The general abstinence from food or drink is observed in Roman and Eastern Orthodox Catholicism on certain holy days, just as it is in other Christian sects, including the Mormons. Fasting is not only mentioned in the Bible, Old and New Testaments, but also in the Koran, in the Mahabharat of Hinduism, and in the Upanishads of India, as well as being observed occasionally among the Bahá’í. But, aside from negligible health benefits, as with penance, fasting is similarly a selfish showcase for regret.

Judge (Rev.) Samuel Sewall

It is said that Judge (Rev.) Samuel Sewall, who had presided at many trials in Salem, stood up in his place in church on that fast day in 1697 and implored the prayers of the people that the errors which he had committed “might not be visited by the judgments of an avenging God on his country, his family, or himself.”

Judge Sewall expressed a real fear of divine retribution, but he might simply have exercised his office with greater care for law and reason than for superstition. The victims of the Salem Witch Trials would have been better off with less Jesus and more justice.

[1] Deuteronomy 18:10-12- “There shall not be found among you any one that maketh his son or his daughter to pass through the fire, or that useth divination, or an observer of times, or an enchanter, or a witch. Or a charmer, or a consulter with familiar spirits, or a wizard, or a necromancer. For all that do these things are an abomination unto the LORD: and because of these abominations the LORD thy God doth drive them out from before thee.” [2] Leviticus 20:27- “A man also or woman that hath a familiar spirit, or that is a wizard, shall surely be put to death: they shall stone them with stones: their blood shall be upon them.” [3] Revelations 21:8- “But the fearful, and unbelieving, and the abominable, and murderers, and whoremongers, and sorcerers, and idolaters, and all liars, shall have their part in the lake which burneth with fire and brimstone: which is the second death.” [4] Acts 8:9- “But there was a certain man, called Simon, which beforetime in the same city used sorcery, and bewitched the people of Samaria, giving out that himself was some great one: …” [5] Acts 13:6- “And when they had gone through the isle unto Paphos, they found a certain sorcerer, a false prophet, a Jew, whose name was Barjesus: …” [6] English jurist Sir William Blackstone (1723-1780) had similar thoughts: “To deny witchcraft is at once flatly to contradict the revealed word of God in various passages both of the Old and New Testaments.” Much earlier, German religious reformer Martin Luther (1483-1546) said, “I would have no compassion for a witch; I would burn them all.”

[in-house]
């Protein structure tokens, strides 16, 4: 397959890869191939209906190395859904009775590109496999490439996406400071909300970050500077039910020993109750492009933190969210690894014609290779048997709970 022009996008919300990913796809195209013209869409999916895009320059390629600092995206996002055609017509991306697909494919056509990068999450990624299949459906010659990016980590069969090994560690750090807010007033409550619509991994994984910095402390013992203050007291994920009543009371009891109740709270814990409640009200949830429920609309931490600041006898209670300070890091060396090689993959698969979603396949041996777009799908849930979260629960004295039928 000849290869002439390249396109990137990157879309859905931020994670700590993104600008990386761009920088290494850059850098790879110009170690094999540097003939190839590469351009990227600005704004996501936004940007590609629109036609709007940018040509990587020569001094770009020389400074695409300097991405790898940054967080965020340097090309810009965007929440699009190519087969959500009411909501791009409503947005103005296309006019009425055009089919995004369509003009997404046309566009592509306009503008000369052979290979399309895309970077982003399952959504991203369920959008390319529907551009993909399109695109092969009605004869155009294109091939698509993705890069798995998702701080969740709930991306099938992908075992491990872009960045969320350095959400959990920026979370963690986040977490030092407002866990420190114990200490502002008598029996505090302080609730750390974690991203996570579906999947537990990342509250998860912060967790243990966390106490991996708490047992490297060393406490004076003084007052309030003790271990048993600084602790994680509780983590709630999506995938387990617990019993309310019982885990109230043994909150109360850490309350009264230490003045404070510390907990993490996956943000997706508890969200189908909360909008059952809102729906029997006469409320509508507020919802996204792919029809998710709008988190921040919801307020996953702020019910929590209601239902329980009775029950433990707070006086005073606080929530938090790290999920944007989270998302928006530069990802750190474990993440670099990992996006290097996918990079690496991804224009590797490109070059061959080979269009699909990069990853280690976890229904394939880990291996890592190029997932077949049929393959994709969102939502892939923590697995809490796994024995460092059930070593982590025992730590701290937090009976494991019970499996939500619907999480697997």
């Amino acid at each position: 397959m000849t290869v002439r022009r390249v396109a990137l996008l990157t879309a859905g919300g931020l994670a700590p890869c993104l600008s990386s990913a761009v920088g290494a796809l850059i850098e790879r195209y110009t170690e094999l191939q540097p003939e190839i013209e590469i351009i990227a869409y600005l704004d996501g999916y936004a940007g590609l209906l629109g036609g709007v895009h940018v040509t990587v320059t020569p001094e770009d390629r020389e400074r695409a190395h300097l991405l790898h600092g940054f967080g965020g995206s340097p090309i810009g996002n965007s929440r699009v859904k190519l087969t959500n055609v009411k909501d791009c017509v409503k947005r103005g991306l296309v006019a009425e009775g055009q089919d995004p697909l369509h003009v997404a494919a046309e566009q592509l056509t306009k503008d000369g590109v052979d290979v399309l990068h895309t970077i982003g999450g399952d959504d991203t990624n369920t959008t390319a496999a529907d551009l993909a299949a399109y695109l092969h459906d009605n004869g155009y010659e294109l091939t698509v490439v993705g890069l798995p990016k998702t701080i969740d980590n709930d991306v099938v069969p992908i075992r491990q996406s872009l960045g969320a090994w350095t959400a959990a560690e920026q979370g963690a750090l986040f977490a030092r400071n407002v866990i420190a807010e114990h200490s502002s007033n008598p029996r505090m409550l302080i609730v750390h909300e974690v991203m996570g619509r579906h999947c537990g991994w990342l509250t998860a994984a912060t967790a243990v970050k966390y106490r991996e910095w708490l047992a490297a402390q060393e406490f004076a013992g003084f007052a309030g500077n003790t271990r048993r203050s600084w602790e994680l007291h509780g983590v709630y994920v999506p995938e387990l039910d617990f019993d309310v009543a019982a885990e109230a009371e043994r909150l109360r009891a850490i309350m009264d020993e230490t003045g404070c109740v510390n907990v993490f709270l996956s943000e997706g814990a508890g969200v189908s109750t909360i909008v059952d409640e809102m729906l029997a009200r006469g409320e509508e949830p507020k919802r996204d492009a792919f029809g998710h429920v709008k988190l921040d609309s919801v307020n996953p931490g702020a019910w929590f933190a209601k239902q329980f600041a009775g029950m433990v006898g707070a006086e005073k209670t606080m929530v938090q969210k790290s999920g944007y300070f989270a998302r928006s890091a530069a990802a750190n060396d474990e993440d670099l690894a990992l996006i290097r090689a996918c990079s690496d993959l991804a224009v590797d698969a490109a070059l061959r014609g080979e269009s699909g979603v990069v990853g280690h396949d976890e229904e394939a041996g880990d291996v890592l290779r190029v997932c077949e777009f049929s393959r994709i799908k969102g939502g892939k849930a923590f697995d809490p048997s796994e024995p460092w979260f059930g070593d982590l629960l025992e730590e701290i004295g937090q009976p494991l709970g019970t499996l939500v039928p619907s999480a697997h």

Originally published January 2004.

About the author

Ronald Bruce Meyer

Freethought Almanac was created by Ronald Bruce Meyer, in collaboration with freethoughtradio.com, in March 2003. What started with a brief notice on the birthday of Albert Einstein, grew into almost 250,000 words on not only biography but history, philosophy, theology and politics — one day at a time. Freethought Almanac looks at these daily subjects from a godless point of view, that is, a point of view that is based not on fantasies, delusions or wishful thinking, but a view that is evidence-based.